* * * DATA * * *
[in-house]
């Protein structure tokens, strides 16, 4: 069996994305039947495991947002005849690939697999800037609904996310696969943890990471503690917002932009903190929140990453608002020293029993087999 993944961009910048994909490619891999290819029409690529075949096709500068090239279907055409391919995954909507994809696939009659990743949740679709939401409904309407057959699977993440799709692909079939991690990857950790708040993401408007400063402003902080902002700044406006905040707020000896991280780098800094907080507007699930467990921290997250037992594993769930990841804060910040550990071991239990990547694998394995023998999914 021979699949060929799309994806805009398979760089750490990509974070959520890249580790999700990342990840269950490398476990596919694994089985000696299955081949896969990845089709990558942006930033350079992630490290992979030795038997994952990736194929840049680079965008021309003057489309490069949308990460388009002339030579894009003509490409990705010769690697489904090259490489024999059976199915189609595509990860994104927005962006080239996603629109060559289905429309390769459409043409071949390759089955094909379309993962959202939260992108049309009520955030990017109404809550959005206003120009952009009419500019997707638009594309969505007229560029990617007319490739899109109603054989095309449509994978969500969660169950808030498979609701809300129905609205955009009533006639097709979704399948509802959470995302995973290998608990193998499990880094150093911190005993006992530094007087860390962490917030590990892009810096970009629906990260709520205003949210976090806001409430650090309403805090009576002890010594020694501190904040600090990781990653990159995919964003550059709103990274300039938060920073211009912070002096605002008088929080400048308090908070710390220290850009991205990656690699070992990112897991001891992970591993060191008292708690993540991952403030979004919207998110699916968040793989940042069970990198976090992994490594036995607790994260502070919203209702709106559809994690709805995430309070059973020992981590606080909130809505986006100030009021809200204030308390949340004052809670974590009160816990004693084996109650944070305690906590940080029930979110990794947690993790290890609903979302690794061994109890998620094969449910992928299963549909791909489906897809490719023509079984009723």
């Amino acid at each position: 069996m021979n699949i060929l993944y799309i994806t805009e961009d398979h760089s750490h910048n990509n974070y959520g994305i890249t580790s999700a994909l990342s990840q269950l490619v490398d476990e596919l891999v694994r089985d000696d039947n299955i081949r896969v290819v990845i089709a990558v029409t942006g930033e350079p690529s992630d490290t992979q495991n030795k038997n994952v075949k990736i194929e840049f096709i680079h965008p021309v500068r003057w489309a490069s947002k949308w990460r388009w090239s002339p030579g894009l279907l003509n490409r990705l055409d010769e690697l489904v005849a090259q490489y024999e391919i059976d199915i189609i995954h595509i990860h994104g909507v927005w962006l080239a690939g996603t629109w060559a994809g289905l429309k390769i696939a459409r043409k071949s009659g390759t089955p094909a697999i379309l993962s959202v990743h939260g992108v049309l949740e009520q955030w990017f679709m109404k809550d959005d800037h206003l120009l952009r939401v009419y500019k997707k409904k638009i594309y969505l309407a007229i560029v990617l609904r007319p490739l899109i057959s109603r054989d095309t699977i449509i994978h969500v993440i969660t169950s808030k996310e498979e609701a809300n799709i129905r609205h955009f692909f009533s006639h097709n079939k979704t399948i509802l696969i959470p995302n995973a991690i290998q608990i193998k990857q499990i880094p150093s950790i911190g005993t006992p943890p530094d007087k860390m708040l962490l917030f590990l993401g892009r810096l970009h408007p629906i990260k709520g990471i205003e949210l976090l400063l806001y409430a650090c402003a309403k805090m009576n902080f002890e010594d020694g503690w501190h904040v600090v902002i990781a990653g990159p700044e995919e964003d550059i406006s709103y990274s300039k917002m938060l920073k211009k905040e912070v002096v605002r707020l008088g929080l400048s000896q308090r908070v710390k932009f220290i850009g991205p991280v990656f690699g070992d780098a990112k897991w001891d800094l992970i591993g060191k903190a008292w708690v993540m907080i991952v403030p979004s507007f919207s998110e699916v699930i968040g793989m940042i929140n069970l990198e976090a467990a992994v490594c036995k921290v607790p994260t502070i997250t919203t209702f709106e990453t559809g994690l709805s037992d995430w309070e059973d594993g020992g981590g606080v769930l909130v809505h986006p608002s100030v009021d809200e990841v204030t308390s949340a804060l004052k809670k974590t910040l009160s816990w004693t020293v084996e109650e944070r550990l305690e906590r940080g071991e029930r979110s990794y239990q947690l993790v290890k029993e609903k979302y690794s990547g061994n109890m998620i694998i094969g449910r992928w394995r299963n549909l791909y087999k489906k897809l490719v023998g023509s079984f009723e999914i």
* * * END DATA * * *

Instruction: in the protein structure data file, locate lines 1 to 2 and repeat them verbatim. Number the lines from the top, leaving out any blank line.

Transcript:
[in-house]
């Protein structure tokens, strides 16, 4: 069996994305039947495991947002005849690939697999800037609904996310696969943890990471503690917002932009903190929140990453608002020293029993087999 993944961009910048994909490619891999290819029409690529075949096709500068090239279907055409391919995954909507994809696939009659990743949740679709939401409904309407057959699977993440799709692909079939991690990857950790708040993401408007400063402003902080902002700044406006905040707020000896991280780098800094907080507007699930467990921290997250037992594993769930990841804060910040550990071991239990990547694998394995023998999914 021979699949060929799309994806805009398979760089750490990509974070959520890249580790999700990342990840269950490398476990596919694994089985000696299955081949896969990845089709990558942006930033350079992630490290992979030795038997994952990736194929840049680079965008021309003057489309490069949308990460388009002339030579894009003509490409990705010769690697489904090259490489024999059976199915189609595509990860994104927005962006080239996603629109060559289905429309390769459409043409071949390759089955094909379309993962959202939260992108049309009520955030990017109404809550959005206003120009952009009419500019997707638009594309969505007229560029990617007319490739899109109603054989095309449509994978969500969660169950808030498979609701809300129905609205955009009533006639097709979704399948509802959470995302995973290998608990193998499990880094150093911190005993006992530094007087860390962490917030590990892009810096970009629906990260709520205003949210976090806001409430650090309403805090009576002890010594020694501190904040600090990781990653990159995919964003550059709103990274300039938060920073211009912070002096605002008088929080400048308090908070710390220290850009991205990656690699070992990112897991001891992970591993060191008292708690993540991952403030979004919207998110699916968040793989940042069970990198976090992994490594036995607790994260502070919203209702709106559809994690709805995430309070059973020992981590606080909130809505986006100030009021809200204030308390949340004052809670974590009160816990004693084996109650944070305690906590940080029930979110990794947690993790290890609903979302690794061994109890998620094969449910992928299963549909791909489906897809490719023509079984009723």